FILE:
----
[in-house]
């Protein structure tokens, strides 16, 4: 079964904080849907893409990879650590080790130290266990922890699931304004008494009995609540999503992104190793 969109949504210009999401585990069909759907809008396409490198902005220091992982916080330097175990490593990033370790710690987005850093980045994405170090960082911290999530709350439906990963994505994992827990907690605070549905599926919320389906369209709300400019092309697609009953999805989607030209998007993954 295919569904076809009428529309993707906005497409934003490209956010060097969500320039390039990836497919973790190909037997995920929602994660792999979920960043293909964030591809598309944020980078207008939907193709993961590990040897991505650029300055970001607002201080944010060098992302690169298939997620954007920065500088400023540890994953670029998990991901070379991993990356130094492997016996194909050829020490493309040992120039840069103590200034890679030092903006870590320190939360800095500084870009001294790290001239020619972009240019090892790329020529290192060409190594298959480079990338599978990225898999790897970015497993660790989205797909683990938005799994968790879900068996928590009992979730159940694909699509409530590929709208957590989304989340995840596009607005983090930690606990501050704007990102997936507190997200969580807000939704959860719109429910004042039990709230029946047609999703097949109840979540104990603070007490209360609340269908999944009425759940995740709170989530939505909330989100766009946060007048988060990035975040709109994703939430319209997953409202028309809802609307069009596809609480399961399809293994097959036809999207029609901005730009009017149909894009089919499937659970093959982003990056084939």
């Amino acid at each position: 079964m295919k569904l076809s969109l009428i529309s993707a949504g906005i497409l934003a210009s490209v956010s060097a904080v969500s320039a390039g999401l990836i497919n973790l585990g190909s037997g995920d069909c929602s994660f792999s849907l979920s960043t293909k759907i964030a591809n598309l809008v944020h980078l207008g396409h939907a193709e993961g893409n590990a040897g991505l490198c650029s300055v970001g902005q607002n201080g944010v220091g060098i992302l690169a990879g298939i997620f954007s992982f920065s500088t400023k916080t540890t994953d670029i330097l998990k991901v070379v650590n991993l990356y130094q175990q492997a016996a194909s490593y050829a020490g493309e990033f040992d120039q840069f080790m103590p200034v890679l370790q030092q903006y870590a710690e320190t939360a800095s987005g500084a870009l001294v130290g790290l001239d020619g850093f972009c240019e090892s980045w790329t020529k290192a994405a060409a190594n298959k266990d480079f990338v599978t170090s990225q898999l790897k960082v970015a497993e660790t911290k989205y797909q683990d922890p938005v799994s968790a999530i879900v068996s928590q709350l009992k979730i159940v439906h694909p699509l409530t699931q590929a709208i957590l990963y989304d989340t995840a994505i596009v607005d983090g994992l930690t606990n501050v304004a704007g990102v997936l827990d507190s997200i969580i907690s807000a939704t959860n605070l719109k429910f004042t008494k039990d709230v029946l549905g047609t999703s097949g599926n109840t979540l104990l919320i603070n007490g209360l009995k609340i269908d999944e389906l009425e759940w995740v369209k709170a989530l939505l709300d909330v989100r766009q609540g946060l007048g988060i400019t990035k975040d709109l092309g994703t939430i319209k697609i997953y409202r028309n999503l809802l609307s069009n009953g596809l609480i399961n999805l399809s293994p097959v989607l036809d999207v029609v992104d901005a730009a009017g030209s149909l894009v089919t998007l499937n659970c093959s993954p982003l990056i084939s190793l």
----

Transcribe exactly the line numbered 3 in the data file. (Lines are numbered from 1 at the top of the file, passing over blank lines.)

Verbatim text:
């Amino acid at each position: 079964m295919k569904l076809s969109l009428i529309s993707a949504g906005i497409l934003a210009s490209v956010s060097a904080v969500s320039a390039g999401l990836i497919n973790l585990g190909s037997g995920d069909c929602s994660f792999s849907l979920s960043t293909k759907i964030a591809n598309l809008v944020h980078l207008g396409h939907a193709e993961g893409n590990a040897g991505l490198c650029s300055v970001g902005q607002n201080g944010v220091g060098i992302l690169a990879g298939i997620f954007s992982f920065s500088t400023k916080t540890t994953d670029i330097l998990k991901v070379v650590n991993l990356y130094q175990q492997a016996a194909s490593y050829a020490g493309e990033f040992d120039q840069f080790m103590p200034v890679l370790q030092q903006y870590a710690e320190t939360a800095s987005g500084a870009l001294v130290g790290l001239d020619g850093f972009c240019e090892s980045w790329t020529k290192a994405a060409a190594n298959k266990d480079f990338v599978t170090s990225q898999l790897k960082v970015a497993e660790t911290k989205y797909q683990d922890p938005v799994s968790a999530i879900v068996s928590q709350l009992k979730i159940v439906h694909p699509l409530t699931q590929a709208i957590l990963y989304d989340t995840a994505i596009v607005d983090g994992l930690t606990n501050v304004a704007g990102v997936l827990d507190s997200i969580i907690s807000a939704t959860n605070l719109k429910f004042t008494k039990d709230v029946l549905g047609t999703s097949g599926n109840t979540l104990l919320i603070n007490g209360l009995k609340i269908d999944e389906l009425e759940w995740v369209k709170a989530l939505l709300d909330v989100r766009q609540g946060l007048g988060i400019t990035k975040d709109l092309g994703t939430i319209k697609i997953y409202r028309n999503l809802l609307s069009n009953g596809l609480i399961n999805l399809s293994p097959v989607l036809d999207v029609v992104d901005a730009a009017g030209s149909l894009v089919t998007l499937n659970c093959s993954p982003l990056i084939s190793l």